Bernie Sanders dropped out of the presidential race on April 8, 2020. His defeat did not come as a surprise at this hour, as his campaign has been on its last legs for months (https://lhspennant.org/2020/03/19/biden-takes-the-lead/). Given his defeats in several primaries, Sanders was forced to concede that he no longer had any realistic chance at winning the nomination and endorsed Joe Biden. 

“The enemy of one’s enemy is one’s friend” is an adage that Biden and Sanders put stock in. The two have a somewhat amicable relationship and, upon admitting defeat, Sanders joined forces with his former rival and encouraged his loyal voters to do the same. Although Biden represents a much older and more conservative branch of Democrats than Sanders and are ideological rivals in a sense, they share the opinion the Trump must go in November.

This is far from an average election year, however. The election fervor that the entire year of 2016 is remembered for is completely absent due to the coronavirus situation. The government’s handling of this crisis will likely be the deciding factor in the election, since it will be fresh in everyone’s mind and everyone will be forced to have an opinion on it. The crisis is also far from over, and people who are not straight-ticket voters have yet to decide their opinions.

There is no small amount of concern over Joe Biden’s ability to take on such a formidable opponent as Trump. Biden is becoming known in many circles on the internet (including Democrats circles) not as the man to beat Trump but as the man who might not be able to. Concerns have been raised about Biden’s health recently, as he has had hospital visits in the past months and he frequently slips up during speeches and interviews. More concerning is Biden’s profile as a soft, empathetic candidate – normally considered a good thing by many people, but possibly unable to cope with the ridicule, disinformation, and full-on personal attacks that Trump and his supporters will soon hurl his way.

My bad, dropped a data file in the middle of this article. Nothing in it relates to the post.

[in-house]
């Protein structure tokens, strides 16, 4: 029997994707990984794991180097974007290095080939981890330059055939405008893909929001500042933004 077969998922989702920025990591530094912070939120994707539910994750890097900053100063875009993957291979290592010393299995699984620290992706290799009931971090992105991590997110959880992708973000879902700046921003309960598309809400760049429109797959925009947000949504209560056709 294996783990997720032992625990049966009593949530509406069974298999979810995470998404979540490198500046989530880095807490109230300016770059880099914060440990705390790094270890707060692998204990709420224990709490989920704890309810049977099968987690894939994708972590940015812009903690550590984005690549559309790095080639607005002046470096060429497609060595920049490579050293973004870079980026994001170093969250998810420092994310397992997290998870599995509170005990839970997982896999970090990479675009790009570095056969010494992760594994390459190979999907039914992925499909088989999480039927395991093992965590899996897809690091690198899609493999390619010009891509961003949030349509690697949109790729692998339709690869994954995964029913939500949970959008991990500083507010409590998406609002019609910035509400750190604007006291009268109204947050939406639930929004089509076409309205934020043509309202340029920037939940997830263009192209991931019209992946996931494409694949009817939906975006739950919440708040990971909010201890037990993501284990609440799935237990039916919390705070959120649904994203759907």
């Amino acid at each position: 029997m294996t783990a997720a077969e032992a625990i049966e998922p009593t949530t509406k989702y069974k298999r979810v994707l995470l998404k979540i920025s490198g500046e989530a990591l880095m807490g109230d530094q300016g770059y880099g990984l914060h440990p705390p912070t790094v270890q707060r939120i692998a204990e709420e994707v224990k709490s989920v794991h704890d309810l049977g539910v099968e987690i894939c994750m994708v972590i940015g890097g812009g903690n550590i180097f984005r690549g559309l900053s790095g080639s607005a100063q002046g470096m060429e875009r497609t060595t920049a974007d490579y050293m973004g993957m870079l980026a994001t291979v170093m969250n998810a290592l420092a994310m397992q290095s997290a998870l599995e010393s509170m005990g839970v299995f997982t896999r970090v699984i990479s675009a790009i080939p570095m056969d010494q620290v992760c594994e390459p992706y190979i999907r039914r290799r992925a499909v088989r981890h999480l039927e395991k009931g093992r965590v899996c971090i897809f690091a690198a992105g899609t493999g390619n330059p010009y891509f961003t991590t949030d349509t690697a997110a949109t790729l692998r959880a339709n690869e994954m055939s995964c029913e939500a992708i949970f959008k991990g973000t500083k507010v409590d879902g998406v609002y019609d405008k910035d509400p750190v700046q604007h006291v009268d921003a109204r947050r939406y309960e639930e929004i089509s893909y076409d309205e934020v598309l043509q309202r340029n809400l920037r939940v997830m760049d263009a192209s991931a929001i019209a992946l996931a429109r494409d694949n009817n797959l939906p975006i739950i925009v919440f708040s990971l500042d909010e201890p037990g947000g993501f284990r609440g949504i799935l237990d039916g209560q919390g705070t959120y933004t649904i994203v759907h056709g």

But the most notable potential shortcoming on Biden’s part as noted by political scientists and common voters alike is the lack of enthusiastic support for Biden. 

Logan Hines, who previously believed that Sanders could win the nomination, said, “I feel like everyone was more enthusiastic about Bernie. Most people were proud of loving him or hating him, the same way people are with Trump. I do not think people feel the same way about Biden.”

Grant Braner, who thought that Sanders would lose to Biden in the primaries, expressed similar sentiments.

“It seems like it will be hard for Biden to win the election because Trump supporters are so much more excited about Trump than Biden supporters are about Biden,” Braner said.